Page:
When The Hollander in downtown Hartford was converted to apartments and reopened in 2009, it took less than 10 months for the 70 residential units to lease up, some at market rates and some for households with lower incomes.
Owner Common Ground has had a far tougher time leasing 12,000 square feet of street-level commercial space at the 410 Asylum St. building. The space has remained empty for nearly three years, as plans for a grocery store, restaurant and bookstore did not come together.
But now, the building, at the corner of High and Asylum streets across from Bushnell Park, is getting its first tenant — a law firm — and another tenant is expected in the near future, Common Ground confirmed today.
The law firm, Madsen, Prestley & Parenteau, will occupy nearly 2,800 square feet of space right at the corner. The firm now has offices in New London and Hartford; the Hartford office will relocate to The Hollander.
Common Ground declined to name the other potential tenant, but its director of real estate development said there were on-going discussions with an office furniture design company and a financial services firm.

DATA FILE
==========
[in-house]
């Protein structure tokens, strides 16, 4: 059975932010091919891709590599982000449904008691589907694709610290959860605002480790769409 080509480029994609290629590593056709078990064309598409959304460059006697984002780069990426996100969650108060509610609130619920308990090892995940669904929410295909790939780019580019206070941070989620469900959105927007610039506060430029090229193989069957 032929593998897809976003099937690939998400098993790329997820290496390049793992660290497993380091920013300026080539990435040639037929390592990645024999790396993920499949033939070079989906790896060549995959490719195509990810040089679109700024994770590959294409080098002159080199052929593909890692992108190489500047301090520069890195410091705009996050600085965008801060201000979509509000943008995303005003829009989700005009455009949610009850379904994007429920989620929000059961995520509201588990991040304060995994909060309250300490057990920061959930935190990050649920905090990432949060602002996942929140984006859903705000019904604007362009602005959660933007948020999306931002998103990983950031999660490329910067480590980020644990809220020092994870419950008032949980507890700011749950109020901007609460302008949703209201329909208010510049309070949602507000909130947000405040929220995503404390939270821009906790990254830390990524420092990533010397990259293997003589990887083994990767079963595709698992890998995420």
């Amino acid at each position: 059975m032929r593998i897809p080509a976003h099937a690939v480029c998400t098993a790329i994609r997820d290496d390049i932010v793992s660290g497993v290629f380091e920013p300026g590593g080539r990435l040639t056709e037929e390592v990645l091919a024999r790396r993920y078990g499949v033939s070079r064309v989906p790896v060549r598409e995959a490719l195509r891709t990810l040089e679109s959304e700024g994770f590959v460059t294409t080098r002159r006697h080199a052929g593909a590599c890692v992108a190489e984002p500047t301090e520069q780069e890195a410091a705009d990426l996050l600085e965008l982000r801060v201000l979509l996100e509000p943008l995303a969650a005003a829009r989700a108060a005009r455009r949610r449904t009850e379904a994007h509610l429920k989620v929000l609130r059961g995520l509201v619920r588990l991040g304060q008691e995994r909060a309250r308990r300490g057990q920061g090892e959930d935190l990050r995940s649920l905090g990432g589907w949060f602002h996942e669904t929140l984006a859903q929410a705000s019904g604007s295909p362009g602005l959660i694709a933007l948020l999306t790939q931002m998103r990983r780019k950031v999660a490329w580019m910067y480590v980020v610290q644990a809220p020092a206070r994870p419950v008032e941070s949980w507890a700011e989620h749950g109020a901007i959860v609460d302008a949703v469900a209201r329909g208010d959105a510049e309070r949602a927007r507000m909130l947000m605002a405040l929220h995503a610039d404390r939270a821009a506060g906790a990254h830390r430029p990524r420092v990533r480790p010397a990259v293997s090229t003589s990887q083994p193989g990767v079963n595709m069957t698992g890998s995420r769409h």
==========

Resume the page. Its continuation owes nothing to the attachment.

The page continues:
“We originally thought entertainment, we thought we might get a restaurant,” David Beer, director of real estate development, told me today. “There was more interest from office type users.”
Beer said the pick-up in leasing is partly because Common Ground had been trying to interest potential tenants itself, only six months ago hiring commercial real estate services firm CBRE. Common Ground invested $22 million in the rehab after the Hollander Family donated the building.
Monday, workers were installing framing and duct work in the space the law firm hopes to occupy by Sept. 1.
Jacques Parenteau, a founding member of the boutique firm that focuses on employee law and complaints, told me today the firm has been looking for more than a year for new office quarters. The firm was attracted by the environmentally-conscious rehab of the building by Common Ground and the non-profit’s mission to end homelessness.
“The building itself is quite attractive,” Parenteau said. “We like the historic nature of it right across from the park. We also like being on the storefront level, close to the people that we serve.”
The location would seem a natural for a restaurant, given the views of the park and the State Capitol. But it remains a challenge to bring retail tenants downtown, even with prime locations, CBRE’s Alexis Augsberger told me.
“The retail market has been slow,” Augsberger said.
A grocery store two blocks away in the Hartford 21 tower closed permanently in December, after being open just six months. A new operator has yet to step forward.
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